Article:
Nerve Injury After Auto Accidents
Since 1996, the scientific literature on rear-end collisions has shown that:
- The spine undergoes an abnormal, s-shaped curve that results in excessive movement in the lower spine,
- This excessive motion can damage the ligaments of the neck, and that,
- Ligament injury can cause chronic pain.
The role of the facet joints in chronic pain after auto injury is bolstered by the fact that when the nerves that innervate the facet joint are "cooked" via radiofrequency neurotomy, the pain in the neck goes away.
What hasn't been determined, however, is the source of the pain. Is it from inflammation or scar tissue in the ligament? Is it pain from the joint? Now a new study from Wayne State University provides some answers.
The researchers in this study decided to look closer at the physiological changes that occur in the injured facet ligaments—specifically, they looked at microscopic changes in the nerves that innervate the joints of the spine.
Lateral forces on neurons can result in damage to the nerve cells—and chronic pain.
The authors performed the experiment on ten live goats. (The researchers used goats in their experiment, because they have a similar structure to human spines.) The goats were anesthetized, and the left facet joint in the C5-C6 spinal segment was stretched similarly to being in a rear-end collision. The right facet joint was left unstretched.
After the experiment, the facet capsules were examined for changes in the axons of the nerves. The facets were photographed, and observers who were blinded to which samples were stretched or unstretched evaluated the images. The authors found the following:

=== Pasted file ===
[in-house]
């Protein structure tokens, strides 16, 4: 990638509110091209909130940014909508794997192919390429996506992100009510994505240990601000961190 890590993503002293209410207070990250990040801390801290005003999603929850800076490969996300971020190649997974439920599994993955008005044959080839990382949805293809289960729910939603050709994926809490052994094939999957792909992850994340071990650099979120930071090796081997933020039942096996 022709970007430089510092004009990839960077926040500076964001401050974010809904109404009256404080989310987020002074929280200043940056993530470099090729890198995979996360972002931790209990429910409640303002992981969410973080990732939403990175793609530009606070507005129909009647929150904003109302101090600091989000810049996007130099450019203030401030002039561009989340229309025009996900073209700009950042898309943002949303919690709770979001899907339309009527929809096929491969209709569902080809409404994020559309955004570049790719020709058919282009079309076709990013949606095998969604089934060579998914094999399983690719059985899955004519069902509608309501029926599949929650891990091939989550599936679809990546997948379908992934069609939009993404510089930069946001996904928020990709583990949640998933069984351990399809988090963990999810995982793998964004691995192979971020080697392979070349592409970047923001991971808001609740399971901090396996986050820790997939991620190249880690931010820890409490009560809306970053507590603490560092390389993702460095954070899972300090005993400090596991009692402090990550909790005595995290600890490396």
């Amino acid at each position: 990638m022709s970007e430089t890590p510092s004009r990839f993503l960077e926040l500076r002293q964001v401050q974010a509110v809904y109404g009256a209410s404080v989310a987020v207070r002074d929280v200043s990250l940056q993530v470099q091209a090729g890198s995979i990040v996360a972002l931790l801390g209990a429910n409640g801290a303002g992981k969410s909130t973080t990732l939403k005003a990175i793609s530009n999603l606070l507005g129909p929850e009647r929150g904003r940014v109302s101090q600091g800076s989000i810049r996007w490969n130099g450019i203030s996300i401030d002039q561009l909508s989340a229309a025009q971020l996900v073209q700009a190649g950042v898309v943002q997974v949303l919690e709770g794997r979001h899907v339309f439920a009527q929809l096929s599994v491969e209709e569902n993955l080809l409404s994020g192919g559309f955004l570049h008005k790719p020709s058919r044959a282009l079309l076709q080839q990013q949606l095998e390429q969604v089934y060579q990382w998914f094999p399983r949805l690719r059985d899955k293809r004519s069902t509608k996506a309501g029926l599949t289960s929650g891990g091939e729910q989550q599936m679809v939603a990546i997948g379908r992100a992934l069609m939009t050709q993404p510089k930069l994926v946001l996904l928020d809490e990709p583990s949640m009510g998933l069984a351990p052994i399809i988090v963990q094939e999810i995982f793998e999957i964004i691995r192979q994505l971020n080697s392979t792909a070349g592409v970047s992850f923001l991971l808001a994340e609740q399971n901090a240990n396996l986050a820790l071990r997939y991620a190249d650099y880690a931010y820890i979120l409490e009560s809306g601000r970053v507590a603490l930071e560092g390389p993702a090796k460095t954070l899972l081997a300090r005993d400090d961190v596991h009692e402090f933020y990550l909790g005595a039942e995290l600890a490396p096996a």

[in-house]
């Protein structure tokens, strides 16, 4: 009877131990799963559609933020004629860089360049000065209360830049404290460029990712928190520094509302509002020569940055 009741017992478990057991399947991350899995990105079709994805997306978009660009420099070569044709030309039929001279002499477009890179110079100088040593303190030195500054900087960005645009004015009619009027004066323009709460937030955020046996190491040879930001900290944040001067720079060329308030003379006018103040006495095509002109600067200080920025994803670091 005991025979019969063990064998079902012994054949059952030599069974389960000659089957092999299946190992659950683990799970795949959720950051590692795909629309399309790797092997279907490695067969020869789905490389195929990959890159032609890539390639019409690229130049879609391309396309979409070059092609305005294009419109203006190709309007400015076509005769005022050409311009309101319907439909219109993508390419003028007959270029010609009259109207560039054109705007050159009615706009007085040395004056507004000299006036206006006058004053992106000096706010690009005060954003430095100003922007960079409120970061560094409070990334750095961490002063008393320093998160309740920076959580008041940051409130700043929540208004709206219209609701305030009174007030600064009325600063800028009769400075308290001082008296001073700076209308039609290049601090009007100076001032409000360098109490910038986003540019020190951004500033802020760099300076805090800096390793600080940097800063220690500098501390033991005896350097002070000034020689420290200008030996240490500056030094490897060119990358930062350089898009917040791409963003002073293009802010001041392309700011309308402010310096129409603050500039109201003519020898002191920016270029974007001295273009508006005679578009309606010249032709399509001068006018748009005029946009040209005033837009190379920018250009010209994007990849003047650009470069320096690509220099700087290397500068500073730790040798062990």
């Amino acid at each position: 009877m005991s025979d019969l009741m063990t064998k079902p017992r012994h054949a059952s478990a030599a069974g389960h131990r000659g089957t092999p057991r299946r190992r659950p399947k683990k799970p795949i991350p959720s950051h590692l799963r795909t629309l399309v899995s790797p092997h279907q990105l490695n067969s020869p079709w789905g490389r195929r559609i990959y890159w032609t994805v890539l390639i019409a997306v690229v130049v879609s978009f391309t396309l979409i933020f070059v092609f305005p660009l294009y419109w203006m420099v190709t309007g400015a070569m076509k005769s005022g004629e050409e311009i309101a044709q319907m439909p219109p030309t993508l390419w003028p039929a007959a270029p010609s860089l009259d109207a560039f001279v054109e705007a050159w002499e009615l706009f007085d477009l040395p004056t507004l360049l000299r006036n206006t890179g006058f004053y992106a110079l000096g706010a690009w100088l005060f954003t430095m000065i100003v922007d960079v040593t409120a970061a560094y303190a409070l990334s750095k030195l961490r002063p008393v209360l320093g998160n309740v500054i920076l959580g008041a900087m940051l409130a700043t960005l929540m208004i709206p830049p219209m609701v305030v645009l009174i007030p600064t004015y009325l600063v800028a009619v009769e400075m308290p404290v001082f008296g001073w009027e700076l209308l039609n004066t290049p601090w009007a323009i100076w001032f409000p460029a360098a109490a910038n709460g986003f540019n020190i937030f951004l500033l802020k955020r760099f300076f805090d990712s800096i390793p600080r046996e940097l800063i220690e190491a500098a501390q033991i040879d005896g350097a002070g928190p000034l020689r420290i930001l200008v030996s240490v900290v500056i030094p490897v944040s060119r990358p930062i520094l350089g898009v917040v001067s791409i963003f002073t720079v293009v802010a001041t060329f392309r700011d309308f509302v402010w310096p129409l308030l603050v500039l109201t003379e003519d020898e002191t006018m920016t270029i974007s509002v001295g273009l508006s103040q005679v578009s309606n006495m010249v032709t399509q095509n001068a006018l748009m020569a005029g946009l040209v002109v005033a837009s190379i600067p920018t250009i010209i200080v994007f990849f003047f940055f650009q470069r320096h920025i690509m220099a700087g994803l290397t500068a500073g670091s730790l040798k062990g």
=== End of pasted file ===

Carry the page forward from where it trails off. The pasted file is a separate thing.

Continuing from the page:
- All of the samples "demonstrated extensive innervation" both superficially and deeply. This is important, as it shows that the ligaments of the spine contain many nerves that may play a role in chronic pain after an auto injury.
- There were a significantly higher number of abnormal axons in the stretched ligaments, compared to the unstretched.
- The damaged nerves showed numerous areas of swelling and evidence that they had been torn.
The authors found "axonal swelling and retraction balls" in many of the injured nerves. These "are hallmarks of diffuse axonal injury (DAI) in studies" of traumatic brain injury. Diffuse axonal injury occurs when nerve fibers are sheared laterally, causing stretch and tearing of the axons. This type of injury would make sense in the facet joints, as the axons would be sheared when the ligaments are stretched during impact.
The researchers suggest that chronic pain may originate in a number of ways from nerve injury in the neck:
First, immediate pain from such an injury is likely, due to the direct tearing of the nerves.
Second, injury to the axons can result in long-term biochemical changes in the nerves, resulting in "excitability and spontaneous activity." This would result in repeated pain signals to the brain, which could result in hypersensitivity in the central nervous system. This hypersensitivity has been linked to chronic pain after auto injury in a number of studies.
Third, injury to the ligaments could result in the release of inflammatory chemicals that could further irritate the nerve fibers in the facets, resulting in even more pain signals. The authors state that, "...such degenerative changes in cervical [facet joint] tissue may contribute to painful conditions in the neck following a whiplash injury."
The authors conclude:
"The findings of this study may have some clinical relevance. The presence of axonal changes in the present study provides credence to the onset of neuropathic changes in FJCs (facet joint capsules) stretched beyond physiologic limits. We propose that such affects may lead to alterations in sensory input and other pathological changes leading perhaps to peripheral neuropathy. This may have particular relevance in cases where the FJ have been damaged/or stretched beyond physiological limits and may be related to persistent pain after a whiplash event."
Kallakuri S, Singh A, Lu, Y, Chen C, Patwardhan A, Cavanaugh JM. Tensile strength of cervical facet joint capsule and related axonal changes. European Spine Journal 2007;Dec 14.